Raising quality of education starts with capacity building. Most important for a high quality education system are excellent pedagogues in all schools and early childhood education institutions – especially in disadvantaged neighborhoods. Pedagogues should be trained to use methods of individual support; they should serve as “learning coaches” and help the children at their care to “learn to learn” instead of just teach them to know the facts or even to succeed in standardized tests. Capacity building starts with the individual, thus quality of teachers and other pedagogues is central. However, individual capacity needs to be combined with collective capacity. Collective capacity has to be established among the staff of each education institution and between all institutions in one neighborhood, district, or even region. Special trainings and strategies should help to establish real teamwork in schools and childcare centers. Education institutions are always integrated in their environment: the surrounding neighborhood, region, and country have an immense influence on children’s development and learning and also on how an institution operates. Especially local conditions play an important role – and it would be preferable if the education institution was actively involved in its neighborhood or district. Pedagogues should be trained to effectively work together with parents and local partners so that all these agents can combine their efforts to enhance quality in all fields of education. Different learning environments such as cooperation with local partners, sports clubs, music schools, churches, etc., can add to current curricula. Governments must provide enough resources to finance these local partnerships as well as the methods of individual and collective capacity building.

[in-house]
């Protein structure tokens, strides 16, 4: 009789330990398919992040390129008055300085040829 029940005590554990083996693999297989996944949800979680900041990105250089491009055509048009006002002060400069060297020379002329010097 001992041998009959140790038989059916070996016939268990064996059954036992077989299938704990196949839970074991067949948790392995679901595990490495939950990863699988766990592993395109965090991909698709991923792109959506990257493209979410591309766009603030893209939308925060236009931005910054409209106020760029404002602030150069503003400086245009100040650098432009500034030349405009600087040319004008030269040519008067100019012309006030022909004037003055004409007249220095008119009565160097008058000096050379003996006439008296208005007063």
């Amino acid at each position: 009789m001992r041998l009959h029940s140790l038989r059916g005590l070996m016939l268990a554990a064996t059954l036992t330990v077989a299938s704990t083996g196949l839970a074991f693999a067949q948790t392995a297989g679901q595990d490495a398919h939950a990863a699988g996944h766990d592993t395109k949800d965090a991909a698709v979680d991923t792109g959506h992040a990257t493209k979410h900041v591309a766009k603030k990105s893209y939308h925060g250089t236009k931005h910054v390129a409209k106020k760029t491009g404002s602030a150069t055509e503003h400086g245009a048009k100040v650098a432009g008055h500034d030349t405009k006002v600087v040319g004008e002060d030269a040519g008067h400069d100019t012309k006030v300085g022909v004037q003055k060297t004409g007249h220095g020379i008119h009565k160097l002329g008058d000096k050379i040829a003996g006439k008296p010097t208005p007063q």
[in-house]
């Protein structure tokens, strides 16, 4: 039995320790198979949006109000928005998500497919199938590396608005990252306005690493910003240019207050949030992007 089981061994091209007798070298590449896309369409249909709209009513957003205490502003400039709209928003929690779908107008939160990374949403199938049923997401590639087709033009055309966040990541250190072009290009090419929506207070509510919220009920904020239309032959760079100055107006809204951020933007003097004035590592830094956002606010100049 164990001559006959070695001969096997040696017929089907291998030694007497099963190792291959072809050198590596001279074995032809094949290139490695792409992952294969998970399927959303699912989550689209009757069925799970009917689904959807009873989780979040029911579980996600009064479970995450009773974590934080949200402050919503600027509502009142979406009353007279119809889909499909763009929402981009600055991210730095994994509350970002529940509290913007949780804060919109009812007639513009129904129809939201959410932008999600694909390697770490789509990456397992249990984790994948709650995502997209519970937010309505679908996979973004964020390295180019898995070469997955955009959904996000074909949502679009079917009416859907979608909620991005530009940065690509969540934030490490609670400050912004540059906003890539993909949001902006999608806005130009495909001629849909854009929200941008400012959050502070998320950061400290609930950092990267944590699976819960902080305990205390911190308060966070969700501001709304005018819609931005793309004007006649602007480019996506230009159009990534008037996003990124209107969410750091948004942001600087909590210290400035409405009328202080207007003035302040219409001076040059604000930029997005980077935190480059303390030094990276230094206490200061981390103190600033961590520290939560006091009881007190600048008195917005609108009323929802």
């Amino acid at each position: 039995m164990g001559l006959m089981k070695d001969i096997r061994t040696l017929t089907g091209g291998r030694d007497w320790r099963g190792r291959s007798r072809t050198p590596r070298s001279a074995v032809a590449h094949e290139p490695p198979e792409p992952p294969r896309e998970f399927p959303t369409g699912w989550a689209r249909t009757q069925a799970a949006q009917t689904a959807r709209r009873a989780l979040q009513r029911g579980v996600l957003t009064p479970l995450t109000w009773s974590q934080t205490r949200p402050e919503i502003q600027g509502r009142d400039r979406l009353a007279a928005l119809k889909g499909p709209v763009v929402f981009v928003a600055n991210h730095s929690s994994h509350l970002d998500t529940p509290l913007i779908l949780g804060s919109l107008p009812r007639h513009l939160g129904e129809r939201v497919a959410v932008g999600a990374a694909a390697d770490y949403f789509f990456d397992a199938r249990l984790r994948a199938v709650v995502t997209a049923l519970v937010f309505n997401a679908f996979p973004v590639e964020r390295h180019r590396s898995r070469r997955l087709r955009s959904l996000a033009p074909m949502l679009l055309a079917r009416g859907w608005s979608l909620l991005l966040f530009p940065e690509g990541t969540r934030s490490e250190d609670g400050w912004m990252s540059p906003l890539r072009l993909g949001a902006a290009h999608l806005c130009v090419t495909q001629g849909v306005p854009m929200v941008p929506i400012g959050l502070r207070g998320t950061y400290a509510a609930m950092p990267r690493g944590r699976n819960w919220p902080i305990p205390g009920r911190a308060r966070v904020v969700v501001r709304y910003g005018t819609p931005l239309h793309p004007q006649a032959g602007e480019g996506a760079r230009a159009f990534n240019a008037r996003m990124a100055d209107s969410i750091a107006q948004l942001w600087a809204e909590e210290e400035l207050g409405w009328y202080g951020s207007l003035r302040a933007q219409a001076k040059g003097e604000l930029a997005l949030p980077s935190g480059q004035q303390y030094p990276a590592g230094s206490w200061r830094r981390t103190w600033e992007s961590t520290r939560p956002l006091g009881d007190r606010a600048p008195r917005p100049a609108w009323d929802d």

b) Leadership
An effective reform cannot happen by itself: it needs strong leadership. First of all, strong and continuous political leadership paves the path to install and monitor a reform process. Highly engaged politicians have to campaign for reforms in quality, back these approaches, and foster the commitment of everyone. Leadership is needed at different political levels (e.g. federal, state, and local governments), but also within each education institution. Individual and team capacity cannot build and maintain themselves, but have to be initiated, preserved, and encouraged. Everyone is responsible: teachers, principals, parents, local agents, and the public need to combine their efforts for higher quality in education and greater equity. Principals and local agents in responsible positions need trainings in leadership skills to fulfill these tasks.


c) Intelligent accountability and transparency